A jury in Stuart on Wednesday found famed environmentalist Maggy Hurchalla, the 77-year-old sister of deceased Clinton-era U.S. Attorney General Janet Reno and a South Florida political powerhouse in her own right, liable for interfering in a business deal that a developer tried to hammer out with two government entities.
The jury also decided she must pay $4,391,708 in damages to the company, Lake Point. It’s co-owned by Miami art collector George Lindemann Jr., the son of a billionaire Palm Beach businessman.
Lake Point claimed Hurchalla worked with local politicians to block its contract with government entities to exploit a rock mine near Lake Okeechobee, to use it to store excess water from the lake.
The developer sued five years ago and named Martin County and the South Florida Water Management District for breach of contract. The same action named Hurchalla for tortious interference.
Late last year, however, both the county and water district settled for a total $18 million.
Hurchalla wouldn’t settle, and Lake Point claimed Hurchalla’s role in the contract collapse cost the company $4 million.
“They’ll get two kayaks and an aging Toyota,” true-to-her-old-Florida-character Hurchalla quipped at the trial’s beginning Feb. 5.
At the heart of the legal squabble: Hurchalla’s claim she simply exercised her freedom to speak out when she reached out to Martin County commissioners in late 2012 and early 2013 to ask that they slow down the Lake Point approval process.
Lake Point claims she talked politicians into stopping what had been a friendly process by using flawed information, including that the company destroyed wetlands on its 2,000 acres.
Throughout last week, Lake Point called witnesses who told the jury of four men and four women there was no destruction of wetlands.
Hurchalla called experts like legendary Everglades protection activist Nathaniel Reed, 84, to show that she usually knows what she’s talking about when it comes to wetlands.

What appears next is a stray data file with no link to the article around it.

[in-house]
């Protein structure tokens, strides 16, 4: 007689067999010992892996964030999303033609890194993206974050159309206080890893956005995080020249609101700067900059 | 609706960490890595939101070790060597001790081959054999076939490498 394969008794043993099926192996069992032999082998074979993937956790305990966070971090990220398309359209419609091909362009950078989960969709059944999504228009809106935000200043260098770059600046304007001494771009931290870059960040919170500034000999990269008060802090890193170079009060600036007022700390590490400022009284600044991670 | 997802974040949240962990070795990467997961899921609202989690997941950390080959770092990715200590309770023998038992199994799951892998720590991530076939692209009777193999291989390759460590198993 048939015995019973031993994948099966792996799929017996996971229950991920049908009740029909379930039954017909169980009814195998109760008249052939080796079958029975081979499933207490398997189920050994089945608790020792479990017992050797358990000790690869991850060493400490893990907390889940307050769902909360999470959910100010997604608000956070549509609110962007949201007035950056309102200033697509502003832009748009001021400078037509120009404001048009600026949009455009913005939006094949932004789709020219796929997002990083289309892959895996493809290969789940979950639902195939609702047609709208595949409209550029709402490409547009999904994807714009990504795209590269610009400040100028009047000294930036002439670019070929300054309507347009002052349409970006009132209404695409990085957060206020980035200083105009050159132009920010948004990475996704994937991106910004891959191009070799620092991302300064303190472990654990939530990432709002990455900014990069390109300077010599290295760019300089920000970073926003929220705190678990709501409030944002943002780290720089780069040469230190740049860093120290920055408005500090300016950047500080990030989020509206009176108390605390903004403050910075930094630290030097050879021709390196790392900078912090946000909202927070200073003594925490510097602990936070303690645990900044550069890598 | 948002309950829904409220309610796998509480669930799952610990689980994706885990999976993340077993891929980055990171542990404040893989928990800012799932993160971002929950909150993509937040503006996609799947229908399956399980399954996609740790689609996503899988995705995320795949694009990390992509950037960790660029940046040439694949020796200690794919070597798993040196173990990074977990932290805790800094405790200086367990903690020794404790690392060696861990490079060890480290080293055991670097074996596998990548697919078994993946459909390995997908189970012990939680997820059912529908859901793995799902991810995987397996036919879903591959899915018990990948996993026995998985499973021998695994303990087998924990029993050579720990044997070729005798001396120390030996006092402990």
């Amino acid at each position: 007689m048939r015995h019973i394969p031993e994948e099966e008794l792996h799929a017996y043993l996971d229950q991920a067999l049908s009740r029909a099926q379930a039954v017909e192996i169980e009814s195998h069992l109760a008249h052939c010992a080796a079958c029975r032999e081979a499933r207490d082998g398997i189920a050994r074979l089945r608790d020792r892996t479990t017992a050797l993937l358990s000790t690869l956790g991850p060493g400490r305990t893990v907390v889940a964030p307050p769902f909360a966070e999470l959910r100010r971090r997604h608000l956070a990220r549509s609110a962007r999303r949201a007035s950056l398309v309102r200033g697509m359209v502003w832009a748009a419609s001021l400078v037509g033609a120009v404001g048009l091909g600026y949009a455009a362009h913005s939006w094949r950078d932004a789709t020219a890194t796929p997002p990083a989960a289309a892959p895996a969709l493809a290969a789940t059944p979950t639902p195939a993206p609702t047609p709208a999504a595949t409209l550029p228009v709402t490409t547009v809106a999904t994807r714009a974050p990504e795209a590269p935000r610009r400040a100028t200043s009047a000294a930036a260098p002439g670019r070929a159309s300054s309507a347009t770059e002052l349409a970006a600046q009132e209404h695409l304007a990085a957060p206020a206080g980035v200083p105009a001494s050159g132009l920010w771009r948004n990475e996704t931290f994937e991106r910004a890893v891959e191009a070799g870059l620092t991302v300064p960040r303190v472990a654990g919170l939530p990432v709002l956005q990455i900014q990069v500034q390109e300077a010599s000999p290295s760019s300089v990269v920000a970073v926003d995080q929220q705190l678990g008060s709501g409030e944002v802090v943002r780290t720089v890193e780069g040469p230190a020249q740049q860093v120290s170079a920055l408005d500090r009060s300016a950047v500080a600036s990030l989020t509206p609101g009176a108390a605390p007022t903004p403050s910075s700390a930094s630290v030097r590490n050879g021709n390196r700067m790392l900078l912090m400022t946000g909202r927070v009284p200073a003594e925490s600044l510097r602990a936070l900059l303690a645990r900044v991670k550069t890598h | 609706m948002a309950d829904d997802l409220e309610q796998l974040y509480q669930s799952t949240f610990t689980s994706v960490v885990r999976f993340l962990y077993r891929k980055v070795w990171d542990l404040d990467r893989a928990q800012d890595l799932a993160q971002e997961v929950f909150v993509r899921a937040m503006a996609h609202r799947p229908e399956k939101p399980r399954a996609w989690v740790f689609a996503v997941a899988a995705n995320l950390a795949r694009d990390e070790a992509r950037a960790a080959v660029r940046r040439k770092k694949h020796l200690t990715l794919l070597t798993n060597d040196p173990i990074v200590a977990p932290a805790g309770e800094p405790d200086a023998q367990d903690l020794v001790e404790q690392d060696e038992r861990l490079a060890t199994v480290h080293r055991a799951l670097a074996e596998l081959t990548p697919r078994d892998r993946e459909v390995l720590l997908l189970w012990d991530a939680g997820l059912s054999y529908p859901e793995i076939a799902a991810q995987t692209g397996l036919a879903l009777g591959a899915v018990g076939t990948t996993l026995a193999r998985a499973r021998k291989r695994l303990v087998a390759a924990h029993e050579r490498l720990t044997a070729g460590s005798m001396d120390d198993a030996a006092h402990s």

To make matters more complicated, Hurchalla’s email exchanges with county commissioners have led to criminal proceedings against three politicians: Current Martin County commissioners Sarah Heard and Ed Fielding, and former Commissioner Anne Scott.
On the stand Tuesday, Hurchalla admitted to sending some emails to commissioners on the county’s official servers while communicating with the trio on their private accounts. In her private emails, she appeared to coach Fielding on how to get rid of Lake Point.
Heard, Scott and Fielding were arrested late last year and charged with failure to surrender public records. When Lake Point demanded copies of the emails from Hurchalla, Heard claimed she couldn’t find them because her Yahoo account was hacked and it took years for Lake Point to obtain what Florida law mandates they give up. The criminal trials are scheduled for December.
Meanwhile Lindemann, the president of the Bass Museum of Art board of directors, also spent two hours on the stand Tuesday morning.
He testified how the county changed from being “partners” with the company in the project to stonewalling then issuing violation notices.
“It all turned on a dime and we didn’t know why,” he told the jurors.
Through the lawsuits with government agencies, Lake Point won the right to continue mining lime rock at the property for 50 years instead of the original 25.